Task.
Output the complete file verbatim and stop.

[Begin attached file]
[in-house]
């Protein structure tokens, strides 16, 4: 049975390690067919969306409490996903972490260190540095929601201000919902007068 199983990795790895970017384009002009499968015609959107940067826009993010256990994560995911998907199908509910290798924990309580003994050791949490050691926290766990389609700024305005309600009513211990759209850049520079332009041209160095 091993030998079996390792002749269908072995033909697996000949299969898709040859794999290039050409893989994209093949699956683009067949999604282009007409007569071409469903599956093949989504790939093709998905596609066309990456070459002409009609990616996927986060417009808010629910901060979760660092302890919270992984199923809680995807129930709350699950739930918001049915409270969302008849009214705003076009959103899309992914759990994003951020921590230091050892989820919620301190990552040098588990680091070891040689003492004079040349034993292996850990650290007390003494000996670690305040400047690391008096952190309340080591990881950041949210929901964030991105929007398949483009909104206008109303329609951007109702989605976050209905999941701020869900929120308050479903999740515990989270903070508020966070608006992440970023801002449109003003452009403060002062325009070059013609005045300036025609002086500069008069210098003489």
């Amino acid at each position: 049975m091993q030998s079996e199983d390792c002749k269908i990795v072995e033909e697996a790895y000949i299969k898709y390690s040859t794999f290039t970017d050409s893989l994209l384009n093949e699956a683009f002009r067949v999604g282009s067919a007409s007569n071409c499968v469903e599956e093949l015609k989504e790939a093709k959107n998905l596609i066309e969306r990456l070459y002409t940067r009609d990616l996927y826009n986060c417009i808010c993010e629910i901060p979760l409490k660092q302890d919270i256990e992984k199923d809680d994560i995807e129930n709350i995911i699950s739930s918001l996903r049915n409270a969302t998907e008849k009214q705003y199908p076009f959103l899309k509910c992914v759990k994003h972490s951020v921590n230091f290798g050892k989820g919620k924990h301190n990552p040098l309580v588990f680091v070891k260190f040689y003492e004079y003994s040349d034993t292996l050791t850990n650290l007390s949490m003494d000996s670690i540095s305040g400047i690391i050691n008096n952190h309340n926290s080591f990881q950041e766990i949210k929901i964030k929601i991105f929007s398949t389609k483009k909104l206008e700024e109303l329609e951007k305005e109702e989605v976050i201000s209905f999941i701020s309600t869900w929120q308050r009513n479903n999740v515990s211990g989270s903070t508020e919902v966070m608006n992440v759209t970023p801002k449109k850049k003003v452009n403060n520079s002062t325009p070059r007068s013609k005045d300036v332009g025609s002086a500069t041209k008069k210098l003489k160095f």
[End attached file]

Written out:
[in-house]
């Protein structure tokens, strides 16, 4: 049975390690067919969306409490996903972490260190540095929601201000919902007068 199983990795790895970017384009002009499968015609959107940067826009993010256990994560995911998907199908509910290798924990309580003994050791949490050691926290766990389609700024305005309600009513211990759209850049520079332009041209160095 091993030998079996390792002749269908072995033909697996000949299969898709040859794999290039050409893989994209093949699956683009067949999604282009007409007569071409469903599956093949989504790939093709998905596609066309990456070459002409009609990616996927986060417009808010629910901060979760660092302890919270992984199923809680995807129930709350699950739930918001049915409270969302008849009214705003076009959103899309992914759990994003951020921590230091050892989820919620301190990552040098588990680091070891040689003492004079040349034993292996850990650290007390003494000996670690305040400047690391008096952190309340080591990881950041949210929901964030991105929007398949483009909104206008109303329609951007109702989605976050209905999941701020869900929120308050479903999740515990989270903070508020966070608006992440970023801002449109003003452009403060002062325009070059013609005045300036025609002086500069008069210098003489």
């Amino acid at each position: 049975m091993q030998s079996e199983d390792c002749k269908i990795v072995e033909e697996a790895y000949i299969k898709y390690s040859t794999f290039t970017d050409s893989l994209l384009n093949e699956a683009f002009r067949v999604g282009s067919a007409s007569n071409c499968v469903e599956e093949l015609k989504e790939a093709k959107n998905l596609i066309e969306r990456l070459y002409t940067r009609d990616l996927y826009n986060c417009i808010c993010e629910i901060p979760l409490k660092q302890d919270i256990e992984k199923d809680d994560i995807e129930n709350i995911i699950s739930s918001l996903r049915n409270a969302t998907e008849k009214q705003y199908p076009f959103l899309k509910c992914v759990k994003h972490s951020v921590n230091f290798g050892k989820g919620k924990h301190n990552p040098l309580v588990f680091v070891k260190f040689y003492e004079y003994s040349d034993t292996l050791t850990n650290l007390s949490m003494d000996s670690i540095s305040g400047i690391i050691n008096n952190h309340n926290s080591f990881q950041e766990i949210k929901i964030k929601i991105f929007s398949t389609k483009k909104l206008e700024e109303l329609e951007k305005e109702e989605v976050i201000s209905f999941i701020s309600t869900w929120q308050r009513n479903n999740v515990s211990g989270s903070t508020e919902v966070m608006n992440v759209t970023p801002k449109k850049k003003v452009n403060n520079s002062t325009p070059r007068s013609k005045d300036v332009g025609s002086a500069t041209k008069k210098l003489k160095f």